- Don’t overdo it — Even though you are encouraged to test every possible output of your code, it is best if you don’t test any trivial codes. Too many tests for trivial code will make the test unreliable to the core function of your code.
Second Step: Green
After we take our first test, the next step would be to pass that test. In this second step, the essential point is that you have to pass that test, so anything about program cost, complexity, and anything else is not mattered. This is also to speed up the development process, and sometimes the best idea for the program algorithm can’t come naturally.
You need to note that you have to pass the test and ensure that your implementation won’t make the test unusable. This is why practice is your best friend. The more we practice writing the test first, then the implementation will ensure that we can make a good test and ensure the implementation code won’t violate our unit test.
Final Step: Refactor
We have written our test, we have implemented it, now it’s time for optimisation. As I said earlier that in the second step, the goal is to pass the test. Complexity or cost doesn't matter. In the final step, it’s time to refine our code or, in other words, refractor.
In this step, we can look for unused variables, faster algorithm or renaming our variable so that our code is readable and easier to maintain in the future. We always need to remember that our refractor code should never add a new feature or omit an existing one. This way, when we have done with the refractor, the test is still reliable.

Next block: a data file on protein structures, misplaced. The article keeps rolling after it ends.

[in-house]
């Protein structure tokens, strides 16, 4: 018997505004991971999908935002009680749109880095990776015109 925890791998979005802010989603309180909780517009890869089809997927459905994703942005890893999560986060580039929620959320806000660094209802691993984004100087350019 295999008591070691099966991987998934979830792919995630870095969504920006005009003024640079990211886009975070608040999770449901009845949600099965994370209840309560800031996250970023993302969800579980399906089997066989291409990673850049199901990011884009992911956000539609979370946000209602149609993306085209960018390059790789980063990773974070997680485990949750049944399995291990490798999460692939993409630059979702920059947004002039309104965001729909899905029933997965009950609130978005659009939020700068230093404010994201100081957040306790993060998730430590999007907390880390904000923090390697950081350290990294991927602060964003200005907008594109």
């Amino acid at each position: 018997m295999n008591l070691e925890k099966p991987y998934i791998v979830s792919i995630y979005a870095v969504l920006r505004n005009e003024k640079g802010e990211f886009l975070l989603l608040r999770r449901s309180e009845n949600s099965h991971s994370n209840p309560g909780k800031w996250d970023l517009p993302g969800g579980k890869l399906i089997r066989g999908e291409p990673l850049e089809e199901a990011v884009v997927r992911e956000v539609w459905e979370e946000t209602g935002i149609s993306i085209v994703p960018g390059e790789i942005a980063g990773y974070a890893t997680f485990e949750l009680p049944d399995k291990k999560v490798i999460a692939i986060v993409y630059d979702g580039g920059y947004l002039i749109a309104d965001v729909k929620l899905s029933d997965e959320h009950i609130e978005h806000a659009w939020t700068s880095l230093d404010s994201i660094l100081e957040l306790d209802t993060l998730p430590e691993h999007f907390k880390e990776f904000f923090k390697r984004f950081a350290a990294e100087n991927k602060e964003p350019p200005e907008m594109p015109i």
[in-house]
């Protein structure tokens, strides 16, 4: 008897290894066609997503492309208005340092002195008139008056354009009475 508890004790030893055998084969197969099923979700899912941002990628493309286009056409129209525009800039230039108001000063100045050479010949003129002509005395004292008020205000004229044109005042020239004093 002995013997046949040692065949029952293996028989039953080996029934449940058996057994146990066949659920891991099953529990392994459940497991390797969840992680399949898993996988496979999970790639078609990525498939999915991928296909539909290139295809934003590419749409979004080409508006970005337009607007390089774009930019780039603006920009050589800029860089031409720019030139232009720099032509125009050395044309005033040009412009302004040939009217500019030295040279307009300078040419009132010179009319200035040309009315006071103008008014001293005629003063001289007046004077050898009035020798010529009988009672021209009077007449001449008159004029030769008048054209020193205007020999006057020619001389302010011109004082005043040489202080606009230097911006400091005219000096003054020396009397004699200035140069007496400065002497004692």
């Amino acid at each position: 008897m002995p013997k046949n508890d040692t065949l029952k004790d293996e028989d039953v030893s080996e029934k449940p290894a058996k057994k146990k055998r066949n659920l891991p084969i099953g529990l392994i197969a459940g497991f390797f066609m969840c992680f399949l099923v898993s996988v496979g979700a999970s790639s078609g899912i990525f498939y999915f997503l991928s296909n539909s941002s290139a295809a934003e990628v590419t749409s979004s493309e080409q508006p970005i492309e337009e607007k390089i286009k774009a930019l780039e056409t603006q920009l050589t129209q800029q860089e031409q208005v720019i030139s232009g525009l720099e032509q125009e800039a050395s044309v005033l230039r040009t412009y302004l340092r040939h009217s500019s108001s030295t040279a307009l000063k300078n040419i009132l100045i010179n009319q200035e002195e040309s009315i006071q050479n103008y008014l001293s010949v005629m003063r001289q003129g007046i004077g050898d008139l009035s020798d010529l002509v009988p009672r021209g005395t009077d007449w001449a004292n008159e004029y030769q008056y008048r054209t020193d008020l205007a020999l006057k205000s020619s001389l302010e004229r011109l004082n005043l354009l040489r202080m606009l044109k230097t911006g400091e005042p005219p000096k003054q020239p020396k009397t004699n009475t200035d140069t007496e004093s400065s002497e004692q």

Benefits and characteristics projects that implement Test-Driven Development
We’ve known what Test-Driven Development is, the implementation, and now, of course, we’re asking the benefits of Test-Driven Development. Benefits of Test-Driven Development :
- Because we write the test first, this makes our program have a significant decrease in defect rates. Even though the cost of project initiation is higher, it is better to detect any bug in the development stage than in the production stage.
- Test-Driven Development also said to increase code qualities, whether it’s about complexity or clean code. Because after every implementation, the developer will review their code and make a refractor.
The main benefits of Test-Driven Development are a significant decrease in defect rates and better bug detection in the development stage.
Example of Test-Driven Development
After we know how much the benefits of TDD. I will show you the example of the test code and the code that I test for my PPL course. For a little information, my project is a web app that will bridge farmers and buyer. My app also can give farmers some insight article and farmers can ask directly to the professional staff available.
Below is my test code for the signup (in this case the user is a farmer) and login function to the system. The basic idea of testing a program is you have to test the program output, is it correct the way you want it or is there any program detected by the test?